CategorySwine Health - General Disease
Date Full Report Received07/12/2013
Date Abstract Report Received07/12/2013
Funded ByIowa Pork Producers Association
Burrough, E.R., Wilberts, B.L., Bower, L.P., Jergens, A.E., Schwartz, K.J., 2013. Fluorescent in situ hybridization for detection of “Brachyspira hampsonii” in porcine colonic tissues. J Vet Diagn Invest 25, 407-412.
Swine dysentery (SD) has historically been associated with the presence of Brachyspira hyodysenteriae, a strongly beta-hemolytic spirochete; however, beginning in the latter part of 2008 and early 2009 strongly beta-hemolytic Brachyspira spp. not identified as B. hyodysenteriae by polymerase chain reaction assays were recovered with increasing frequency from North American pigs with clinical SD. In 2012, biochemical and molecular characterization of these atypical and untypable Brachyspira revealed the emergence of a novel species and the name “Brachyspira hampsonii” has been proposed. The ultimate goal of this study was to develop a rapid, culture-independent assay to confirm the presence of virulent, non-B. hyodysenteriae spirochetes capable of producing SD within pig tissues. This study addressed the overall goal in two ways: 1) sequencing of the 23S rRNA gene was performed on numerous clinical isolates of “B. hampsonii” (clades I & II) along with multiple typical isolates of commonly recognized Brachyspira spp. infecting swine for comparison, and 2) based upon the results of 23S rDNA sequencing, an oligonucleotide probe specific for 23S rRNA of “B. hampsonii” was developed and evaluated for specificity and sensitivity in a fluorescent in situ hybridization (FISH) assay on formalin-fixed, paraffin-embedded colonic tissues from pigs experimental and naturally infected with a variety of Brachyspira spp.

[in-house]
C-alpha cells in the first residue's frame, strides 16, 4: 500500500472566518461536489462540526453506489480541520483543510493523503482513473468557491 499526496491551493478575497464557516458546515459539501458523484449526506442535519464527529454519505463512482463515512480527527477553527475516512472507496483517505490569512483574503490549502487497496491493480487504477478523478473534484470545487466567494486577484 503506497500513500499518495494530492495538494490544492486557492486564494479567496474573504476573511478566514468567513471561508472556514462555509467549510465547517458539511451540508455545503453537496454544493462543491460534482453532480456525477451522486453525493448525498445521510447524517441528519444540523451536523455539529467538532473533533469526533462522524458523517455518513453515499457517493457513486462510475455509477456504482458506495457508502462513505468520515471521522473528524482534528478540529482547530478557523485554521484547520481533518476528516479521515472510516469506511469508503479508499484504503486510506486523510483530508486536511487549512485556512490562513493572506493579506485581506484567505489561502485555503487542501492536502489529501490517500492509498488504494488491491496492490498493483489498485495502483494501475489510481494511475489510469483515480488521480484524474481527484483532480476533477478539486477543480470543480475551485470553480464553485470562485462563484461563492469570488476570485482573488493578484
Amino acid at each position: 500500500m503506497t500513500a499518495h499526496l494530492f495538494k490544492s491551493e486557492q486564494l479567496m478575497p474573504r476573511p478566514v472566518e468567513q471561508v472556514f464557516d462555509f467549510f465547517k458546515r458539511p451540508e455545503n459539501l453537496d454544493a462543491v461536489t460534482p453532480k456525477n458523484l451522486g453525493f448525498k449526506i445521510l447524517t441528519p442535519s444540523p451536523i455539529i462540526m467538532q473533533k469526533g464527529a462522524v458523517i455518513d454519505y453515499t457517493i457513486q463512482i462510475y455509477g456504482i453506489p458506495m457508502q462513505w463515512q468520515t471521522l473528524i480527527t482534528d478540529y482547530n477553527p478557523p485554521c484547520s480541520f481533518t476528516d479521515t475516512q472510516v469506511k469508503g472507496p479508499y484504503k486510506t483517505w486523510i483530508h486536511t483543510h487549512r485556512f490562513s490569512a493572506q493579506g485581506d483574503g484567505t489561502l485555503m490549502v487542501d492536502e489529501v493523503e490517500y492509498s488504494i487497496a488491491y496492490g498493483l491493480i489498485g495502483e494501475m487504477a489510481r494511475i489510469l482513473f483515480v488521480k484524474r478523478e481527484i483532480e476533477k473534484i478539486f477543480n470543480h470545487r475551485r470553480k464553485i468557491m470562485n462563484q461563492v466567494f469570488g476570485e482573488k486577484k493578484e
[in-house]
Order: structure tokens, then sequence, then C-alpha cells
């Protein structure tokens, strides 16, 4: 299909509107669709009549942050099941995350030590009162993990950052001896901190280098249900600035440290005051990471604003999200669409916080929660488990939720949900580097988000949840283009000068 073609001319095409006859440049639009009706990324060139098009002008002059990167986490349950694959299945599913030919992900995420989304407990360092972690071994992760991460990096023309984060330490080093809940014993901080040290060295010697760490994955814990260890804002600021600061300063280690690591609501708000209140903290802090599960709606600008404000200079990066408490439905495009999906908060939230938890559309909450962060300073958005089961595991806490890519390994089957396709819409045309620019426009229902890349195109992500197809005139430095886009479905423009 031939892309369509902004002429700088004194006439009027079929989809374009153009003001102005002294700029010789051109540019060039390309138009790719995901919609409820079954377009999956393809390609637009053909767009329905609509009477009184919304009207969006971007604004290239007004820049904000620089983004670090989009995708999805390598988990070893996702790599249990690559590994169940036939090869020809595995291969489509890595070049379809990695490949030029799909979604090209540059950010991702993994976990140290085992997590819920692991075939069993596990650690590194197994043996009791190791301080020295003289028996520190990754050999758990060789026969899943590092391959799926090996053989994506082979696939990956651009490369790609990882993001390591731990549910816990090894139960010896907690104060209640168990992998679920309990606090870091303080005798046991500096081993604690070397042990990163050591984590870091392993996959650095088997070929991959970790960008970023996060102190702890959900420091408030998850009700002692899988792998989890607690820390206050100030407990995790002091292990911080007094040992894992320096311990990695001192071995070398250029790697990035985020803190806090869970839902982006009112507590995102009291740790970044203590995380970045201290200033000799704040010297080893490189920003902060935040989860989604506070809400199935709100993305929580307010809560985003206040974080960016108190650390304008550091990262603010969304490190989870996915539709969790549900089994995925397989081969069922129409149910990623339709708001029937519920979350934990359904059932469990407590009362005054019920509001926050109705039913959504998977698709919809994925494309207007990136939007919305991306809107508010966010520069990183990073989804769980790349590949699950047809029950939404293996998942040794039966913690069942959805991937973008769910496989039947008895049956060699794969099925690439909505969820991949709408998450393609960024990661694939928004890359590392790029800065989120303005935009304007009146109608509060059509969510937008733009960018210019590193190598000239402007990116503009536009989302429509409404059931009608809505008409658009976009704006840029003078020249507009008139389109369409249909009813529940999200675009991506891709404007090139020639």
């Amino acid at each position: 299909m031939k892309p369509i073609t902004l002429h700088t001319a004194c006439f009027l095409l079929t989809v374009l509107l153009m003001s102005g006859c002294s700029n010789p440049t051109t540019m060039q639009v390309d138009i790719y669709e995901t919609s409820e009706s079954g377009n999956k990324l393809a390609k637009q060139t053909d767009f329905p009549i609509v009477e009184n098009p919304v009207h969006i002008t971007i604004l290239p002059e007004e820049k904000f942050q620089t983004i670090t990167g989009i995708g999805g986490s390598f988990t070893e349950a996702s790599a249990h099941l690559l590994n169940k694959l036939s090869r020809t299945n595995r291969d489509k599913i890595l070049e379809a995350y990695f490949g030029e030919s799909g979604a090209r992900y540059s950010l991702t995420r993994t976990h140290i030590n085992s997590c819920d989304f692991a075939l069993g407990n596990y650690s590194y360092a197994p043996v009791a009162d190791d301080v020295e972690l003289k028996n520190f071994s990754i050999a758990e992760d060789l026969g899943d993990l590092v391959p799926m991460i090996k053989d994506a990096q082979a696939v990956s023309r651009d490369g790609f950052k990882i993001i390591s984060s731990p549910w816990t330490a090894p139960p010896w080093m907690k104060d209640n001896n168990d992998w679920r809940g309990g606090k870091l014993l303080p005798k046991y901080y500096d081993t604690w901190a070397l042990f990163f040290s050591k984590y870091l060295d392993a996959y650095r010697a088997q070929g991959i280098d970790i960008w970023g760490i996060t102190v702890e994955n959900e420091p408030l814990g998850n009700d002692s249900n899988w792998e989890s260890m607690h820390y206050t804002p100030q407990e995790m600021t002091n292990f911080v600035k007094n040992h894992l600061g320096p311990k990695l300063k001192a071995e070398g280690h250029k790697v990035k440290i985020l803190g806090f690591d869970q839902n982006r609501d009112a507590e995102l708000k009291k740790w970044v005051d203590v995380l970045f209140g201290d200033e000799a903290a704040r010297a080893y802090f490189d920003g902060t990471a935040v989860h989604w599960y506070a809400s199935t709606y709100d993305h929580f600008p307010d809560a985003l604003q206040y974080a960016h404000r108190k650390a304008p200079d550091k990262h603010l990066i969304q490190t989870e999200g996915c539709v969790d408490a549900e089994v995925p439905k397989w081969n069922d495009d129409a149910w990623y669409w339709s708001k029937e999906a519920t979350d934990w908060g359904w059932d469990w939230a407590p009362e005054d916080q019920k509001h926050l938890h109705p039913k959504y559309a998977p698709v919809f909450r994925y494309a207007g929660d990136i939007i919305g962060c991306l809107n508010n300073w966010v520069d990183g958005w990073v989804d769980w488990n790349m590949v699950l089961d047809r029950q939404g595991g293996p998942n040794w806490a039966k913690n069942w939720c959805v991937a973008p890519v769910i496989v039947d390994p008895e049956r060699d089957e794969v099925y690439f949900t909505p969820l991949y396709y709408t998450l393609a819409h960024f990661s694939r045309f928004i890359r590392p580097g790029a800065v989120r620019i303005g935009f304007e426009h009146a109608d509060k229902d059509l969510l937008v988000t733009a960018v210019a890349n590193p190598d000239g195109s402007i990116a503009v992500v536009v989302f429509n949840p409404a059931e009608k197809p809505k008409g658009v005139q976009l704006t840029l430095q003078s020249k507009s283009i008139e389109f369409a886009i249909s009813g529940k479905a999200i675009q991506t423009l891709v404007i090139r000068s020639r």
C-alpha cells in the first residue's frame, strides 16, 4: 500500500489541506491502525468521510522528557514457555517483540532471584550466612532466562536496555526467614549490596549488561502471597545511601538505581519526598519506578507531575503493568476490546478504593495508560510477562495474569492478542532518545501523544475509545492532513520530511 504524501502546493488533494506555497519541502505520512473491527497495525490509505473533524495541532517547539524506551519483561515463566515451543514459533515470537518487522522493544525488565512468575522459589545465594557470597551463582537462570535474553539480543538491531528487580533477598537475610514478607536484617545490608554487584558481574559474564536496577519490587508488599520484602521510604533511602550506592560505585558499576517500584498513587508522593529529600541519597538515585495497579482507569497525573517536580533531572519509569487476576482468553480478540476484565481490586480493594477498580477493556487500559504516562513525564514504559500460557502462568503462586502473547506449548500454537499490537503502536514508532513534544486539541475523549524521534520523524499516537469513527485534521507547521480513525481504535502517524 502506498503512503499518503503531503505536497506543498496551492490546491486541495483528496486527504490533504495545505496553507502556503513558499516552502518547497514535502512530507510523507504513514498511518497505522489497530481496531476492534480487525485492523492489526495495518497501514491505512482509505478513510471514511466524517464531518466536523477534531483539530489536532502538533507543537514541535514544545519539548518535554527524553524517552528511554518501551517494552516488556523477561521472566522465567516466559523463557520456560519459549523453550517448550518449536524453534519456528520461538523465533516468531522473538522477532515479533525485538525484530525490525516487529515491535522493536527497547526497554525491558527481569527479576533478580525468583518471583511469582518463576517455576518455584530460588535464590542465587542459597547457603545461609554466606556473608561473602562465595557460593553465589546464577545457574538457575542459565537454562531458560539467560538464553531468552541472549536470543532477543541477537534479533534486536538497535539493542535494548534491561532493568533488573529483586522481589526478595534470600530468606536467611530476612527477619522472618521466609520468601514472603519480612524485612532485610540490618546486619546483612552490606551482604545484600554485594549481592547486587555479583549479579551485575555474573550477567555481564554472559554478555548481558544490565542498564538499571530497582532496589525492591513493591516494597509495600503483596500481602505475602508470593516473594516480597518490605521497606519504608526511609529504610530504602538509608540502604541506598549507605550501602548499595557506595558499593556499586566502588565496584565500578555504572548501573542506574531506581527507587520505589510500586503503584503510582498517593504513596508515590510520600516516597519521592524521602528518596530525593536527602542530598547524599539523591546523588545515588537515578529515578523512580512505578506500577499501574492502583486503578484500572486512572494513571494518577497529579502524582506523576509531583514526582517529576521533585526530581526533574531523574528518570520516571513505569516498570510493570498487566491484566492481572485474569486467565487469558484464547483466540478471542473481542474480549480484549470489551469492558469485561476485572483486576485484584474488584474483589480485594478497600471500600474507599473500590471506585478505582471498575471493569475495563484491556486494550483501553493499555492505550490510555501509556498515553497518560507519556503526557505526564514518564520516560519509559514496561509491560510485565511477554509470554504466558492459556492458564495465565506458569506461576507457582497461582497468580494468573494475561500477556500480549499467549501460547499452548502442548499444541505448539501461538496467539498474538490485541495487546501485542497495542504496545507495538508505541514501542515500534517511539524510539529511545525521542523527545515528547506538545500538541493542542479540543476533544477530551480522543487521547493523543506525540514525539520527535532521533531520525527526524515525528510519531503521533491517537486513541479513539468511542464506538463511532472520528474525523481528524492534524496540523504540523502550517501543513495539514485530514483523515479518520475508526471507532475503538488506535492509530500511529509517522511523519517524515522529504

The newly developed probe (Hamp1210) had a high degree of sensitivity on the tissues tested recognizing all tissues from which “B. hampsonii” was recovered by culture; however, a low percentage of B. hyodysenteriae infected samples had weak to moderate signal with this probe as well as a single case that was culture-positive for Brachyspira intermedia. The FISH assay in this study was designed to be performed with a 6 hour hybridization period making the turnaround time shorter than many previously described protocols. Additionally, a previously described probe for B. hyodysenteriae (Hyo1210) was validated under these same hybridization conditions and exhibited similar sensitivity. The observed cross-reactivity suggests that a second, more specific assay should be used to confirm positive results in index situations; however, this FISH assay, when incorporating both the Hamp1210 and Hyo1210 probes, can provide a rapid preliminary molecular identification of pathogenic spirochetes in cases with clinical signs of SD and reduce the time delay between sample submission, pathogen identification, and treatment initiation.
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